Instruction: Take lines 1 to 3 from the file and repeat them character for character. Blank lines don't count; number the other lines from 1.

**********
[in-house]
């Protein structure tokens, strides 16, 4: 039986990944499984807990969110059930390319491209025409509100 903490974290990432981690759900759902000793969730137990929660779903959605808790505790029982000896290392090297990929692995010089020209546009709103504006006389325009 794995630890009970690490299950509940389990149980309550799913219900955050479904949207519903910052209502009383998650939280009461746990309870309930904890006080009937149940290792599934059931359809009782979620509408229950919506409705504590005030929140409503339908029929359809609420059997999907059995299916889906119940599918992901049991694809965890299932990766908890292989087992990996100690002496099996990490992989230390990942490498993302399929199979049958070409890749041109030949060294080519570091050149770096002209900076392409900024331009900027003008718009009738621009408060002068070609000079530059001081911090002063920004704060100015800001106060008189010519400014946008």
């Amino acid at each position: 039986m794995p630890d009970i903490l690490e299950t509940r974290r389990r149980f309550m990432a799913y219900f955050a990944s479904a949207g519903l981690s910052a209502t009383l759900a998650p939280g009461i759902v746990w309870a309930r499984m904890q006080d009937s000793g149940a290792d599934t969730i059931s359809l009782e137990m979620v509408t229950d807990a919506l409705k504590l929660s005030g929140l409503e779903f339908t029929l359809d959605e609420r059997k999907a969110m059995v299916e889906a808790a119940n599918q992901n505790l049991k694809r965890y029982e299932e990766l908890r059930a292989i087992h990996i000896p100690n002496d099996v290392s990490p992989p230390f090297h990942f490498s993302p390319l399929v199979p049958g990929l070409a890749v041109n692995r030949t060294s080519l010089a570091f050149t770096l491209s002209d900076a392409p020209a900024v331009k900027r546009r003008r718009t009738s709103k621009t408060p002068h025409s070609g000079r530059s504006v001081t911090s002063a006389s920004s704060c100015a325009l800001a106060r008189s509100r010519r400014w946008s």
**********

[in-house]
């Protein structure tokens, strides 16, 4: 039986990944499984807990969110059930390319491209025409509100 903490974290990432981690759900759902000793969730137990929660779903959605808790505790029982000896290392090297990929692995010089020209546009709103504006006389325009 794995630890009970690490299950509940389990149980309550799913219900955050479904949207519903910052209502009383998650939280009461746990309870309930904890006080009937149940290792599934059931359809009782979620509408229950919506409705504590005030929140409503339908029929359809609420059997999907059995299916889906119940599918992901049991694809965890299932990766908890292989087992990996100690002496099996990490992989230390990942490498993302399929199979049958070409890749041109030949060294080519570091050149770096002209900076392409900024331009900027003008718009009738621009408060002068070609000079530059001081911090002063920004704060100015800001106060008189010519400014946008």
């Amino acid at each position: 039986m794995p630890d009970i903490l690490e299950t509940r974290r389990r149980f309550m990432a799913y219900f955050a990944s479904a949207g519903l981690s910052a209502t009383l759900a998650p939280g009461i759902v746990w309870a309930r499984m904890q006080d009937s000793g149940a290792d599934t969730i059931s359809l009782e137990m979620v509408t229950d807990a919506l409705k504590l929660s005030g929140l409503e779903f339908t029929l359809d959605e609420r059997k999907a969110m059995v299916e889906a808790a119940n599918q992901n505790l049991k694809r965890y029982e299932e990766l908890r059930a292989i087992h990996i000896p100690n002496d099996v290392s990490p992989p230390f090297h990942f490498s993302p390319l399929v199979p049958g990929l070409a890749v041109n692995r030949t060294s080519l010089a570091f050149t770096l491209s002209d900076a392409p020209a900024v331009k900027r546009r003008r718009t009738s709103k621009t408060p002068h025409s070609g000079r530059s504006v001081t911090s002063a006389s920004s704060c100015a325009l800001a106060r008189s509100r010519r400014w946008s």